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The Lure of Balik Pulau Durians

The King and the Queen by Thomas Powell    

Balik Pulau durians are essential for any durian lover. Touted as the king of fruits, this thorny seasonal treat not only gets us craving for its custardy flesh, but it has inspired arts and books, too. Thomas Powell, a Penang-based British artist, has a work entitled The King and the Queen, in which Queen Victoria is holding a durian instead of the traditional orb. American Lindsay Gasik's love for durians has led her to write The Durian Tourist’s Guide to Penang, in which she writes:

“It’s all the things that make eating durian in Penang different from eating durian anywhere else in the world. It’s the soil and the weather, the way the farmer takes care of his trees, and the style and techniques that durian sellers use to select and present the durian to his customers. It encompasses the whole experience of farm-to-table-to-mouth.” [1]

Durians from Penang, especially Balik Pulau, are commonly perceived to be some of the highest quality in Malaysia. So, why are Balik Pulau durians so good?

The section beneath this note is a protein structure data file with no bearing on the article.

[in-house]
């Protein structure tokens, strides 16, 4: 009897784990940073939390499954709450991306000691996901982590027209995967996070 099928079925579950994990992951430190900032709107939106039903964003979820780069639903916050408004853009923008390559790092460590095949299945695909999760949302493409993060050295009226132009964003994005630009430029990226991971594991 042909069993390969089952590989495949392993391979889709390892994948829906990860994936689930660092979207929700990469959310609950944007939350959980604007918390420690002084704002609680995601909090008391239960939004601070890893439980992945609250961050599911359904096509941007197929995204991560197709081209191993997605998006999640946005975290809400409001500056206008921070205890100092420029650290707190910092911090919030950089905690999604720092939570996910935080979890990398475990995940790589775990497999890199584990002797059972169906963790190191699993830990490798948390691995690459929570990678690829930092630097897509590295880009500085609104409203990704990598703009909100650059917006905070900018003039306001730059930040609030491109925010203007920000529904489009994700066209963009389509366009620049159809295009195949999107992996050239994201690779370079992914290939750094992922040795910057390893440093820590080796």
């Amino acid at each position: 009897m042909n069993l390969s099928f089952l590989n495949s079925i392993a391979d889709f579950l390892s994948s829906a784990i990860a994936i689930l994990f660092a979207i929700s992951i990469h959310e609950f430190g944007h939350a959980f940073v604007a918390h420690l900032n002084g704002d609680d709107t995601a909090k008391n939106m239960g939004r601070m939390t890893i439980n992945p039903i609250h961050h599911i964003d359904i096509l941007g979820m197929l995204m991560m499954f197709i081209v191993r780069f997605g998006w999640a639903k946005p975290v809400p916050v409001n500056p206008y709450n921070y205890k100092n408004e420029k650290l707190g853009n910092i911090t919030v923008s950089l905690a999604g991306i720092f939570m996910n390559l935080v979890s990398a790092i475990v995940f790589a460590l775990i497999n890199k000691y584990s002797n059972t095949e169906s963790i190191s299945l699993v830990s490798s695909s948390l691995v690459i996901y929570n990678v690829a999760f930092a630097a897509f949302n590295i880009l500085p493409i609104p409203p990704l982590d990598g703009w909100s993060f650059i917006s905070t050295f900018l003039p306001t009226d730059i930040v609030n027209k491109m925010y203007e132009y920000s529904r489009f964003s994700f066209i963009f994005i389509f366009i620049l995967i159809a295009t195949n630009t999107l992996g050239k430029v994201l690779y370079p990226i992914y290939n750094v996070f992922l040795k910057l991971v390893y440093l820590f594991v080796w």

Crazy for Balik Pulau durians! Photo credit: hazlyhashim (Instagram)

Decades-Old Trees

Balik Pulau, Penang Island’s hinterland beyond the hills, is where nutmegs and cloves were once cultivated in the mid-19th century. By the early 1900s, rubber began to displace these two earlier crops. However, with the decline of world rubber prices in the 1960s, the Hakka farmers in Balik Pulau turned to cultivating a variety of fruits, including durians. [2]

Photo credit: sg.farmforfood (Instagram)

While six-year-old trees begin to yield fruits, it is older trees that produce the best-tasting fruits. "Grafted durians, as the stock from the graft is taken from a matured tree, usually takes 20 years onwards for the flavours to develop fully. But for those planted by seed, the older the tree, the more enhanced the flavours!" says Green Acres Orchard & Ecolodge owner Eric Chong.